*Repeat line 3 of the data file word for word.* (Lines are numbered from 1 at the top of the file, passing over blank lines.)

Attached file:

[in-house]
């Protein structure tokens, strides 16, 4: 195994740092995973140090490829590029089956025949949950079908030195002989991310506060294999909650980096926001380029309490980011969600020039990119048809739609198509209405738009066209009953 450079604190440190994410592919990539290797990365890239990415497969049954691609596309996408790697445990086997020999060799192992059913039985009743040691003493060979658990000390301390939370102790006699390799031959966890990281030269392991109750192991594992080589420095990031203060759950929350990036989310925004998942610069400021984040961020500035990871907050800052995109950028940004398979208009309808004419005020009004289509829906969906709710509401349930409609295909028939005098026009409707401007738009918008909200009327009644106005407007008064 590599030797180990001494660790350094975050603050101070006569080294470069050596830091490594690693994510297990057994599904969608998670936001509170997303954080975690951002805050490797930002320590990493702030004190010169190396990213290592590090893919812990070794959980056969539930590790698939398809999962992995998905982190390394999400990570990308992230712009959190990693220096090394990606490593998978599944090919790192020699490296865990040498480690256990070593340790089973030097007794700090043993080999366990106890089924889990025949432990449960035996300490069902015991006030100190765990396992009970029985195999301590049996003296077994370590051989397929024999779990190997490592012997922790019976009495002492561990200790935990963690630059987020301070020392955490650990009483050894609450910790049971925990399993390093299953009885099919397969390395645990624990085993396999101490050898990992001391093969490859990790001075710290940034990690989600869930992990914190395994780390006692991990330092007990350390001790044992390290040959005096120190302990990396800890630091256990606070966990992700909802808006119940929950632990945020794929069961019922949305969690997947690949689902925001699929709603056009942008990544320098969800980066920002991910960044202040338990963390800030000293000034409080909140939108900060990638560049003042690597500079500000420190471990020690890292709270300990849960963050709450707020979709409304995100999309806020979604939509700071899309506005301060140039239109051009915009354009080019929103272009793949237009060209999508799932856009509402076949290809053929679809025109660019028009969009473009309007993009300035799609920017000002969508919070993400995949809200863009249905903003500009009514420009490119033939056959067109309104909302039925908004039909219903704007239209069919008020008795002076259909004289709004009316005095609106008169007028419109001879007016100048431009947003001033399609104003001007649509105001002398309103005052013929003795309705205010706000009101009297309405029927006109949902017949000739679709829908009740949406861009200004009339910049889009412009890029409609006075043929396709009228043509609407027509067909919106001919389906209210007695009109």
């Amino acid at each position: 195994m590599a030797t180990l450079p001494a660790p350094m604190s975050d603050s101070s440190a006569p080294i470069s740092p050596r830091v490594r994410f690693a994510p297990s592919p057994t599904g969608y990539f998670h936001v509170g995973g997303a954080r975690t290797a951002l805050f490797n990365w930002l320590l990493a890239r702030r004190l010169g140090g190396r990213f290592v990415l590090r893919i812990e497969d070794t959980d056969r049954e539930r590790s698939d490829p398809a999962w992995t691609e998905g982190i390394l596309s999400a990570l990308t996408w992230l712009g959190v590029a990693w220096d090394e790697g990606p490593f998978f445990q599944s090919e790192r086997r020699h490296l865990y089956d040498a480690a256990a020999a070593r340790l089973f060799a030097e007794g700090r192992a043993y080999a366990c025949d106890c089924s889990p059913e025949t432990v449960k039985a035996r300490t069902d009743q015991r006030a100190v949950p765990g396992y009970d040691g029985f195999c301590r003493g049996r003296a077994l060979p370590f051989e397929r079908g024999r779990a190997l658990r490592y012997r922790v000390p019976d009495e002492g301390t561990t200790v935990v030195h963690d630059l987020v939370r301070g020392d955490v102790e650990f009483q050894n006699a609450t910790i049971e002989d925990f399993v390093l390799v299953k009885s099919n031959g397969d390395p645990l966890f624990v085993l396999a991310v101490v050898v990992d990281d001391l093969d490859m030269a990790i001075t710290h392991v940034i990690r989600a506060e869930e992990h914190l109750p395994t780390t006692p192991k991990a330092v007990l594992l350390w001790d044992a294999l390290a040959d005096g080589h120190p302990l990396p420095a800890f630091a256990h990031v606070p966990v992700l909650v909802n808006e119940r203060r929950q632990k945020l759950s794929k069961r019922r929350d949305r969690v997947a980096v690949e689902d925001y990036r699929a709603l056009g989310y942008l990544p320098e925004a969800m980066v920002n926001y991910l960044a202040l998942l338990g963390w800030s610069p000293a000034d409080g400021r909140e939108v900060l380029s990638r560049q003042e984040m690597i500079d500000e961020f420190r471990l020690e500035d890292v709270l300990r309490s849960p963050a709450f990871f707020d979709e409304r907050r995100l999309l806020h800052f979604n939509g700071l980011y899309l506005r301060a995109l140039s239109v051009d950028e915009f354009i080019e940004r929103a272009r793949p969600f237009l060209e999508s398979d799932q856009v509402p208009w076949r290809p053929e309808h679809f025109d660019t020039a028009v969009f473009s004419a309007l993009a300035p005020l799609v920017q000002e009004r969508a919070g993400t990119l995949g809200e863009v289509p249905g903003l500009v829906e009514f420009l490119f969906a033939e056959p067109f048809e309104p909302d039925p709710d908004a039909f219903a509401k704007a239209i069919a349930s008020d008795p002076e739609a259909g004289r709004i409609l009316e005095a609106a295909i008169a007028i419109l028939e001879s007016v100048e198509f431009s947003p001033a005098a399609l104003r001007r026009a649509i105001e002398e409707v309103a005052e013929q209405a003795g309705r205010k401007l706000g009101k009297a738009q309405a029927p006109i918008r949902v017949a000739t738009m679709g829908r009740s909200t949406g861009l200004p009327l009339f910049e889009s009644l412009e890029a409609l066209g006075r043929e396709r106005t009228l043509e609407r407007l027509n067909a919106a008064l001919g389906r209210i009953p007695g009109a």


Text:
């Amino acid at each position: 195994m590599a030797t180990l450079p001494a660790p350094m604190s975050d603050s101070s440190a006569p080294i470069s740092p050596r830091v490594r994410f690693a994510p297990s592919p057994t599904g969608y990539f998670h936001v509170g995973g997303a954080r975690t290797a951002l805050f490797n990365w930002l320590l990493a890239r702030r004190l010169g140090g190396r990213f290592v990415l590090r893919i812990e497969d070794t959980d056969r049954e539930r590790s698939d490829p398809a999962w992995t691609e998905g982190i390394l596309s999400a990570l990308t996408w992230l712009g959190v590029a990693w220096d090394e790697g990606p490593f998978f445990q599944s090919e790192r086997r020699h490296l865990y089956d040498a480690a256990a020999a070593r340790l089973f060799a030097e007794g700090r192992a043993y080999a366990c025949d106890c089924s889990p059913e025949t432990v449960k039985a035996r300490t069902d009743q015991r006030a100190v949950p765990g396992y009970d040691g029985f195999c301590r003493g049996r003296a077994l060979p370590f051989e397929r079908g024999r779990a190997l658990r490592y012997r922790v000390p019976d009495e002492g301390t561990t200790v935990v030195h963690d630059l987020v939370r301070g020392d955490v102790e650990f009483q050894n006699a609450t910790i049971e002989d925990f399993v390093l390799v299953k009885s099919n031959g397969d390395p645990l966890f624990v085993l396999a991310v101490v050898v990992d990281d001391l093969d490859m030269a990790i001075t710290h392991v940034i990690r989600a506060e869930e992990h914190l109750p395994t780390t006692p192991k991990a330092v007990l594992l350390w001790d044992a294999l390290a040959d005096g080589h120190p302990l990396p420095a800890f630091a256990h990031v606070p966990v992700l909650v909802n808006e119940r203060r929950q632990k945020l759950s794929k069961r019922r929350d949305r969690v997947a980096v690949e689902d925001y990036r699929a709603l056009g989310y942008l990544p320098e925004a969800m980066v920002n926001y991910l960044a202040l998942l338990g963390w800030s610069p000293a000034d409080g400021r909140e939108v900060l380029s990638r560049q003042e984040m690597i500079d500000e961020f420190r471990l020690e500035d890292v709270l300990r309490s849960p963050a709450f990871f707020d979709e409304r907050r995100l999309l806020h800052f979604n939509g700071l980011y899309l506005r301060a995109l140039s239109v051009d950028e915009f354009i080019e940004r929103a272009r793949p969600f237009l060209e999508s398979d799932q856009v509402p208009w076949r290809p053929e309808h679809f025109d660019t020039a028009v969009f473009s004419a309007l993009a300035p005020l799609v920017q000002e009004r969508a919070g993400t990119l995949g809200e863009v289509p249905g903003l500009v829906e009514f420009l490119f969906a033939e056959p067109f048809e309104p909302d039925p709710d908004a039909f219903a509401k704007a239209i069919a349930s008020d008795p002076e739609a259909g004289r709004i409609l009316e005095a609106a295909i008169a007028i419109l028939e001879s007016v100048e198509f431009s947003p001033a005098a399609l104003r001007r026009a649509i105001e002398e409707v309103a005052e013929q209405a003795g309705r205010k401007l706000g009101k009297a738009q309405a029927p006109i918008r949902v017949a000739t738009m679709g829908r009740s909200t949406g861009l200004p009327l009339f910049e889009s009644l412009e890029a409609l066209g006075r043929e396709r106005t009228l043509e609407r407007l027509n067909a919106a008064l001919g389906r209210i009953p007695g009109a």